Identification of Autophagy-Inhibiting Factors of Mycobacterium tuberculosis by High-Throughput Loss-of-Function Screening.

Journal Article (Journal Article)

The interaction of host cells with mycobacteria is complex and can lead to multiple outcomes ranging from bacterial clearance to progressive or latent infection. Autophagy is recognized as one component of host cell responses that has an essential role in innate and adaptive immunity to intracellular bacteria. Many microbes, including Mycobacterium tuberculosis, have evolved to evade or exploit autophagy, but the precise mechanisms and virulence factors are mostly unknown. Through a loss-of-function screening of an M. tuberculosis transposon mutant library, we identified 16 genes that contribute to autophagy inhibition, six of which encoded the PE/PPE protein family. Their expression in Mycobacterium smegmatis confirmed that these PE/PPE proteins inhibit autophagy and increase intracellular bacterial persistence or replication in infected cells. These effects were associated with increased mammalian target of rapamycin (mTOR) activity and also with decreased production of tumor necrosis factor alpha (TNF-α) and interleukin-1β (IL-1β). We also confirmed that the targeted deletion of the pe/ppe genes in M. tuberculosis resulted in enhanced autophagy and improved intracellular survival rates compared to those of wild-type bacteria in the infected macrophages. Differential expression of these PE/PPE proteins was observed in response to various stress conditions, suggesting that they may confer advantages to M. tuberculosis by modulating its interactions with host cells under various conditions. Our findings demonstrated that multiple M. tuberculosis PE/PPE proteins are involved in inhibiting autophagy during infection of host phagocytes and may provide strategic targets in developing therapeutics or vaccines against tuberculosis.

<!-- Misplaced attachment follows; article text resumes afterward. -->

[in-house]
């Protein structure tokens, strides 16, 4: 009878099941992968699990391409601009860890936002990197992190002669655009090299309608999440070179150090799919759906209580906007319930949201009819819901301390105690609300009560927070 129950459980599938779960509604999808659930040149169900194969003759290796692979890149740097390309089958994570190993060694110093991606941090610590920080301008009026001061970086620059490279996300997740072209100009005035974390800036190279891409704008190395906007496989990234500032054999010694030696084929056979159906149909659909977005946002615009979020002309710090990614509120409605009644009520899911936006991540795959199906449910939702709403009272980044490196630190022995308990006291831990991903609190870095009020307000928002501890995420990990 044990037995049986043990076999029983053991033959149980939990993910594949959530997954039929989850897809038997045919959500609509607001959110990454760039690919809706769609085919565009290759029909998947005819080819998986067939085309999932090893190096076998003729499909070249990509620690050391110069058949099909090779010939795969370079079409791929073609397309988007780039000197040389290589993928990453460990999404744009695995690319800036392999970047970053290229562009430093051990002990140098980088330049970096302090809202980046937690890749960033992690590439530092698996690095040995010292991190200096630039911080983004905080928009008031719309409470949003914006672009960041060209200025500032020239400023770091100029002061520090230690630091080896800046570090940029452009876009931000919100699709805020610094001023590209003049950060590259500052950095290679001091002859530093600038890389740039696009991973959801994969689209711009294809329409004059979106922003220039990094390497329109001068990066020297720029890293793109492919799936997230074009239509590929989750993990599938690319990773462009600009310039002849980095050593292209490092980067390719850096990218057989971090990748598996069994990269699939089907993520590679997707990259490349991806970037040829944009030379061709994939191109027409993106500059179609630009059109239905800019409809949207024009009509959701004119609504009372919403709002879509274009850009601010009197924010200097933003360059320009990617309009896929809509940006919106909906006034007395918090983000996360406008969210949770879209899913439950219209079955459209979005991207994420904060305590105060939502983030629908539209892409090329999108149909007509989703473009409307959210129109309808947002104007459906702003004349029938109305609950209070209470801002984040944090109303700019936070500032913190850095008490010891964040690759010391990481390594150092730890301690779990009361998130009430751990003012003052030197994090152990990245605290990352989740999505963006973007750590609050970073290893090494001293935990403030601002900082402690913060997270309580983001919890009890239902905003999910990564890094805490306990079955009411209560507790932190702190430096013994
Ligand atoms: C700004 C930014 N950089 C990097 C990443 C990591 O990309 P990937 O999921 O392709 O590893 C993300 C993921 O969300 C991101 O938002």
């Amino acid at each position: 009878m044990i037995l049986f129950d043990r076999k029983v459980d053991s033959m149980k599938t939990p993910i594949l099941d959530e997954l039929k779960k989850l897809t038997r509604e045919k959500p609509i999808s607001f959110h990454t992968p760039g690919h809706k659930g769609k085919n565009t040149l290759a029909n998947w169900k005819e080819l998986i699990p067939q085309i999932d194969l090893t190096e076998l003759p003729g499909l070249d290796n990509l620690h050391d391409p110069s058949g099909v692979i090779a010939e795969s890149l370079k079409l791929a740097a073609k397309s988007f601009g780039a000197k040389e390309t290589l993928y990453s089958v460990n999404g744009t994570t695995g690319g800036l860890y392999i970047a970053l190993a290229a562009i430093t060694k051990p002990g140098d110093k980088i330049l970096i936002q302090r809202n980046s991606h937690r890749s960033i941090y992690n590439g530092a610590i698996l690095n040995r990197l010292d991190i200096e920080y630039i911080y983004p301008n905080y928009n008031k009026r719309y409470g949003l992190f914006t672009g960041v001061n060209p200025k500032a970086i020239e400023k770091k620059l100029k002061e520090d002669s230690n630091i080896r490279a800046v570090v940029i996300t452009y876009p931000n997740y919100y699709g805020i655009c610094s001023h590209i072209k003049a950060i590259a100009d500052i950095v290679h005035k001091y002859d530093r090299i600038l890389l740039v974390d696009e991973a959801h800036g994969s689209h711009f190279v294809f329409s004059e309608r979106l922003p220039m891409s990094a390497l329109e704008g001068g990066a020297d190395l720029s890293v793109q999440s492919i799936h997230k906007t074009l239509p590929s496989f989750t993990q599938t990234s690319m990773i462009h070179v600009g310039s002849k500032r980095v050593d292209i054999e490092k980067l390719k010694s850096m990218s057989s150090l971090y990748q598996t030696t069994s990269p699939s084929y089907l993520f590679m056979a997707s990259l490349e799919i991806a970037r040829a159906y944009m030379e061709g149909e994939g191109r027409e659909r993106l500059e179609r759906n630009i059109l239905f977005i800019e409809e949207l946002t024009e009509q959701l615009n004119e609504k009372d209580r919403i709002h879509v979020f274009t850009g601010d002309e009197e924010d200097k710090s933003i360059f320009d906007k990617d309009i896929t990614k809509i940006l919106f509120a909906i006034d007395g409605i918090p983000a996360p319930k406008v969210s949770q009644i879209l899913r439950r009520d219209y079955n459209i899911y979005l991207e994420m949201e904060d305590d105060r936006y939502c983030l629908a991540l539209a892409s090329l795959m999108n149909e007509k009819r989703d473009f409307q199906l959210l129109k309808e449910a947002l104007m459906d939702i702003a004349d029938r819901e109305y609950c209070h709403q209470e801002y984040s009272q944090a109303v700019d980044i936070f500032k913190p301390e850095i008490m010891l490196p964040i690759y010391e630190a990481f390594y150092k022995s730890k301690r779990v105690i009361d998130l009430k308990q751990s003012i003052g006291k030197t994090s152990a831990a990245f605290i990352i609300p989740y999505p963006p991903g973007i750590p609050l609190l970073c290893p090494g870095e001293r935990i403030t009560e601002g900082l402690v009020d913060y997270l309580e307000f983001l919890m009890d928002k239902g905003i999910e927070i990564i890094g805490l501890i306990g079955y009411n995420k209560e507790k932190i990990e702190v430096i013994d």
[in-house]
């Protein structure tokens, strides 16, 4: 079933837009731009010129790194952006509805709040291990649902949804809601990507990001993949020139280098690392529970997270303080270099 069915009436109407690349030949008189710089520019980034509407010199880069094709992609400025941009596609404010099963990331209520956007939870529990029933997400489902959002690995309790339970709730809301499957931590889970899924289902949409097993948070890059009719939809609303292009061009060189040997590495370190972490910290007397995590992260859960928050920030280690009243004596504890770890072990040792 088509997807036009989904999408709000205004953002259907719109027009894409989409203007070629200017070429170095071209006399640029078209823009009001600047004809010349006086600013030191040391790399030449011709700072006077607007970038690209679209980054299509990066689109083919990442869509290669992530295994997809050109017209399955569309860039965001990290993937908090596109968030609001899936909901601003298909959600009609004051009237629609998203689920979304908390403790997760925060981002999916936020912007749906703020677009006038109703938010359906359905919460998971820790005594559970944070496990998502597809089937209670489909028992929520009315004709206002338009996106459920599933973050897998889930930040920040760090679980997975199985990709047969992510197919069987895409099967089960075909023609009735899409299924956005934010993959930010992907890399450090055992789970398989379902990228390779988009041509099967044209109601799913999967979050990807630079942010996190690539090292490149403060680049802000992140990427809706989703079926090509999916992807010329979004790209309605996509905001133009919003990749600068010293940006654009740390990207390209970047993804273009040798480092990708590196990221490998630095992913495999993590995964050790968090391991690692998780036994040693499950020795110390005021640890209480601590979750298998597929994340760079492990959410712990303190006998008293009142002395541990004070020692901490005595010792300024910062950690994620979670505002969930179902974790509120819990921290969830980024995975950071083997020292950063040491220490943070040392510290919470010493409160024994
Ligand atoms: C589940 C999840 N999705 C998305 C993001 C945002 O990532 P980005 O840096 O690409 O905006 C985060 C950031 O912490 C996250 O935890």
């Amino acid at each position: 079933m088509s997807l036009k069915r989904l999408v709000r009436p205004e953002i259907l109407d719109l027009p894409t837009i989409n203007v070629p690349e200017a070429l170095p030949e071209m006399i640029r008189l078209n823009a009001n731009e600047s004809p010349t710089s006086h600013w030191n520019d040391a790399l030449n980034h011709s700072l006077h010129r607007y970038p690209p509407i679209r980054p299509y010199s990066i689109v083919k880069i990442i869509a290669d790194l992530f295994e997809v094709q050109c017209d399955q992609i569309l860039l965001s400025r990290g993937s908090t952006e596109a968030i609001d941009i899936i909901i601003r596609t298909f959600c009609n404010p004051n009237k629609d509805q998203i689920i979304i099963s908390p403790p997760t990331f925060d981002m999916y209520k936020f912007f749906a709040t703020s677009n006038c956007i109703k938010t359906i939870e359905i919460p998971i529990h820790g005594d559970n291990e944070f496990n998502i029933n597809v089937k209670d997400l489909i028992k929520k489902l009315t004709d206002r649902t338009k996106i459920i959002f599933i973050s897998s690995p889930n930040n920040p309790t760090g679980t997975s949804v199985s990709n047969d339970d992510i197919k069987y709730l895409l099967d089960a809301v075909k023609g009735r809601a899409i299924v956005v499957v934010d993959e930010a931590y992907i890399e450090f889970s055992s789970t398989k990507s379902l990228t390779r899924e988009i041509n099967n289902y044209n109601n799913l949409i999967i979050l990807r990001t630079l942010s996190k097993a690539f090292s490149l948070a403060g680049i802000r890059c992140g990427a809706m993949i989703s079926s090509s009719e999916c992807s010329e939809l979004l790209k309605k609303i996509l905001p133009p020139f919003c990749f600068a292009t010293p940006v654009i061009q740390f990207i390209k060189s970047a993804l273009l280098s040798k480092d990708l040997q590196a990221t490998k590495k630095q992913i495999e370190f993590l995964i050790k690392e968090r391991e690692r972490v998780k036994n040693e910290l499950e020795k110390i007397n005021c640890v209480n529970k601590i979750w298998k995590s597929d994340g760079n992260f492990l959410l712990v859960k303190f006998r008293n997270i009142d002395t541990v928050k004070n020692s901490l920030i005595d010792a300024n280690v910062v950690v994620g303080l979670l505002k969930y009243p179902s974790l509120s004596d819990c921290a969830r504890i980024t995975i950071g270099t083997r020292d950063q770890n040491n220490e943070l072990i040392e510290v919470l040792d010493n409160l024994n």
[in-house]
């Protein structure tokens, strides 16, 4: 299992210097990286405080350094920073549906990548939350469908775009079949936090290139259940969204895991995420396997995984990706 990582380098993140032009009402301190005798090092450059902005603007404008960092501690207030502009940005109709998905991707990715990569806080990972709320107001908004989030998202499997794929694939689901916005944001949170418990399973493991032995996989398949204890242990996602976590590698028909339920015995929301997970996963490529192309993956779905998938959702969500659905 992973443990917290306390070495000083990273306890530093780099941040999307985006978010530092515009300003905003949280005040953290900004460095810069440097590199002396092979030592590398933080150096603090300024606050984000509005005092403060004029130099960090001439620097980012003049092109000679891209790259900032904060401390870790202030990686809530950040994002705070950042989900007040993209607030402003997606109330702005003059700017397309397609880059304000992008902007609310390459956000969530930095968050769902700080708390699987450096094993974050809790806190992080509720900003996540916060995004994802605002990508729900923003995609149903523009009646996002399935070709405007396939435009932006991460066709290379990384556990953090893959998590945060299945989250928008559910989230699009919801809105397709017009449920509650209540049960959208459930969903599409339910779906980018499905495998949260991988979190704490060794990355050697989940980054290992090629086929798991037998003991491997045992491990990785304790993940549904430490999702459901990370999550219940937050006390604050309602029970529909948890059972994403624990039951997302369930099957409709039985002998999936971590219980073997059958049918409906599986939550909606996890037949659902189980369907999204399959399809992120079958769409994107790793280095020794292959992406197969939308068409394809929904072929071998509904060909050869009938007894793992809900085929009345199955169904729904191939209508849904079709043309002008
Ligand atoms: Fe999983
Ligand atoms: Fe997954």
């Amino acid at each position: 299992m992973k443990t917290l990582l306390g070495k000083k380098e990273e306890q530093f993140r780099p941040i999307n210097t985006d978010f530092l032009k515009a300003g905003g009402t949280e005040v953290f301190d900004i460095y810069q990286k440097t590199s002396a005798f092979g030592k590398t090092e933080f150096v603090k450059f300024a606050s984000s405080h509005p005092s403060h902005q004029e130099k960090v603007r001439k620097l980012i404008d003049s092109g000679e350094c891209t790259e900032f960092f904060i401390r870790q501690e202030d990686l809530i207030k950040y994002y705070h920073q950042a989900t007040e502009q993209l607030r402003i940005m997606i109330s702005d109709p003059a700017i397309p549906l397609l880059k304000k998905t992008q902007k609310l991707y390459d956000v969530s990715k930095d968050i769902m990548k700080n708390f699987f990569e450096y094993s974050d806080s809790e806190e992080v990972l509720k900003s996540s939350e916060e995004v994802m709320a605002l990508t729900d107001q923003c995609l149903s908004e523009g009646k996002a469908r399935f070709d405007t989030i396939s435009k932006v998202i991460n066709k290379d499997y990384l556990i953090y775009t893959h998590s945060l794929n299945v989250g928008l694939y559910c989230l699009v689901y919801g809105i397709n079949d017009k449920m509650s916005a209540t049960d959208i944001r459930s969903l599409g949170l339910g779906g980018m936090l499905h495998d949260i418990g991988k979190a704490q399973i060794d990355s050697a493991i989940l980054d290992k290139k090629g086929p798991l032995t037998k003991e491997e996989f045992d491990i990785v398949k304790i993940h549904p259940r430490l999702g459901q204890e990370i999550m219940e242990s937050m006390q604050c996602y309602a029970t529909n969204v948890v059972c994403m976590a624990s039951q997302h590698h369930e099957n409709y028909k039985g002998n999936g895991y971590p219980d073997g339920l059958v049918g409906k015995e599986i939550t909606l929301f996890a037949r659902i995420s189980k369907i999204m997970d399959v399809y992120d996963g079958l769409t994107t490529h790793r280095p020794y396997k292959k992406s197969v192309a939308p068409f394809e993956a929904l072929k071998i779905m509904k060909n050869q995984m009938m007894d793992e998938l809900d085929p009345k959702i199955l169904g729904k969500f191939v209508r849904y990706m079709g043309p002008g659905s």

Full Text

Duke Authors

Cited Authors

  • Strong, EJ; Jurcic Smith, KL; Saini, NK; Ng, TW; Porcelli, SA; Lee, S

Published Date

  • November 16, 2020

Published In

Volume / Issue

  • 88 / 12

PubMed ID

  • 32989037

Pubmed Central ID

  • PMC7671894

Electronic International Standard Serial Number (EISSN)

  • 1098-5522

Digital Object Identifier (DOI)

  • 10.1128/IAI.00269-20


  • eng

Conference Location

  • United States